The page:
Characteristics of the False Bolete (Boletus Huronensis)

As mentioned above, the false bolete, or Boletus huronensis, is described as an uncommon species in northeastern North America. To what extend it grows in other parts of the world is not known to me.

The cap

Like that of the porcini, the cap of the false bolete is brown and quite similar with maggots having left big holes in it. It does tend, however, to be inrolled at the margin.

The hymenium

The false boletus has a spongy mass of pores under the cap just like the porcini. These are yellow, and – contrary to the porcini – they first slowly bruise green-blue, then resolve to red-brown.

The stem

The stem of the false bolete is often white at the upper part with a clear shift in color about midway down, often refered to as a tide mark. The lower part of the stem has a slightly darker, brown or red-brown color, and can have white parts. The false bolete does not have a net on the stem.

Spore color



The flesh is pale yellow and bruises blue.

Habitat and season

The false bolete has a preference for associations with hemlock. 

Characteristics of the Bay Bolete (Imleria Badia)

The bay bolete or Imleria Badia is another edible mushroom with characteristics similar to that of the porcini for which it may therefore be mistaken.


Both the common name, bay bolete, and the scientific name, Imleria Badia, refer to the reddish brown cap with smaller black parts like the bay horse, (bay brown). Like the porcini, it is also smooth and convex. It is downy when immature, and grows to 5 – 15cm. The cap flesh is white and turns slightly blue when sliced.


The tubes under the cap turn blue when cut and are spaced at 1-2 tubes per mm. The pore surface bruises green-blue when bruised. The color change is sudden and most marked in mature specimens. Touching the pores will leave a blue stain on your hand.


The stem is mostly brown, covered in fine cottony threads giving it a streaky appearance with the white flesh visible between the brown streaks.

Spore color

The spore print is olivaceous-brown.


The flesh of both the cap and stem is whitish, sometimes yellow, turning a red wine color, (vinaceous), beneath the outer cap skin and slightly blue in the region directly above the tubes and in the top of the stem.

Habitat and season

The bay bolete has a symbiotic association, (mycorrhizal), with roots in mixed forests, especially pines and other conifers. The season is late summer to late autumn.

Characteristics of the Bitter Bolete (Tylopilus Felleus)

Except for the rare encounter with the, to some people, poisonous false bolete the bitter bolete embodies the worst experience one should expect, if happening to false identify it as a porcini. As the name implies it is very bitter, and therefore considered inedible. But it is not poisonous.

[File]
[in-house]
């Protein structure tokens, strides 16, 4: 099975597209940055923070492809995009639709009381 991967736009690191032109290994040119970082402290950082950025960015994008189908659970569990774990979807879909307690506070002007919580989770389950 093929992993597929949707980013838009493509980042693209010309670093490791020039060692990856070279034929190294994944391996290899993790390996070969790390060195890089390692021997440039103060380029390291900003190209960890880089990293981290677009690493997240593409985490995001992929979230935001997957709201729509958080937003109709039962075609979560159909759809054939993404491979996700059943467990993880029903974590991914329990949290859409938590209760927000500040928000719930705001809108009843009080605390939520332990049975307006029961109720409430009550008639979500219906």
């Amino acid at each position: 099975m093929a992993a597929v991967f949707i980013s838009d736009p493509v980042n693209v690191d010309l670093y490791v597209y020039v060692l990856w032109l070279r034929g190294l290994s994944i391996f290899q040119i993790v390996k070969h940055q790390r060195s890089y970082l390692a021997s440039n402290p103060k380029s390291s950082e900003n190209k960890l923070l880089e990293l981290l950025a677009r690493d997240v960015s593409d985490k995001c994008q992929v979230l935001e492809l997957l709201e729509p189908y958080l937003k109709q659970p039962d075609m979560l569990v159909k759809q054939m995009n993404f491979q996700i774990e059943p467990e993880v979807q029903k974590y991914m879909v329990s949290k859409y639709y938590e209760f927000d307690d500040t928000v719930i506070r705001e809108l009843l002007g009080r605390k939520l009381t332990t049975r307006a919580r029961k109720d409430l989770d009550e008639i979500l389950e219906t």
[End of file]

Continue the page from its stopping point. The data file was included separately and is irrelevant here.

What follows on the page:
Wehn young the velvety cap is convex and brown, sometimes with an olive tinge. At maturity it becomes a darker shade of brown, flatten, and splits or develops wavy edges.The edge can be white like the porcini. It is typically 6- 12cm in diameter. 


The tubes and pores of the bitter bolete are pale cream at first, turning pinkish with maturity. The tubes are round, densely packed and fairly small. The pallid pores, spaced between 1 and 2 per mm, turn coral pink at maturity.


The net on the bitter bolete´s stem can be a reason for mistaking it with the porcini. But knowing that the net on the bolete is white on a brown and white stem, whereas the bitter bolete has a quite dark net on a white stem.  

Spore color

The color of the spore print is clay pink.


Like the porcini, the flesh is white. It does not bruise. I still in doubt after having sliced it, a taste test should settle the matter. The bitter bolete is, unsurprisingly, quite bitter. 

Habitat and season

The bitter bolete associates with beech, oak and other broad-leaved trees, very occasionally conifers.

The season start at late summer and lasts until late autumn.

Other possible look alikes

The Gyroporus Castaneus is generally considered edible, Though a strain of this mushroom in Portugal has been reported as poisonous. It can be recognized as a mushroom with a hollowing stem, its relatively small size, the splitting of the cap edge and the pale yellow spore print.

The Caloboletus Calopus has got very bright red and yellow colors on the stem, with blue-green staining, and yellow pores. It should therefore not be hard to distinguish from the porcini. It is perfectly edible but much more of a look alike of the Boletus Chrysenteron, or bitter beech bolete, which is also non-poisonous, but very bitter.

For more information is an excellent online mushroom source. The research of Ernst E. Both is considered an excellent source of information on the boletus genus. It is also generally advisable to consult various sources for confirmation as well as seeking expert guidance or consultation.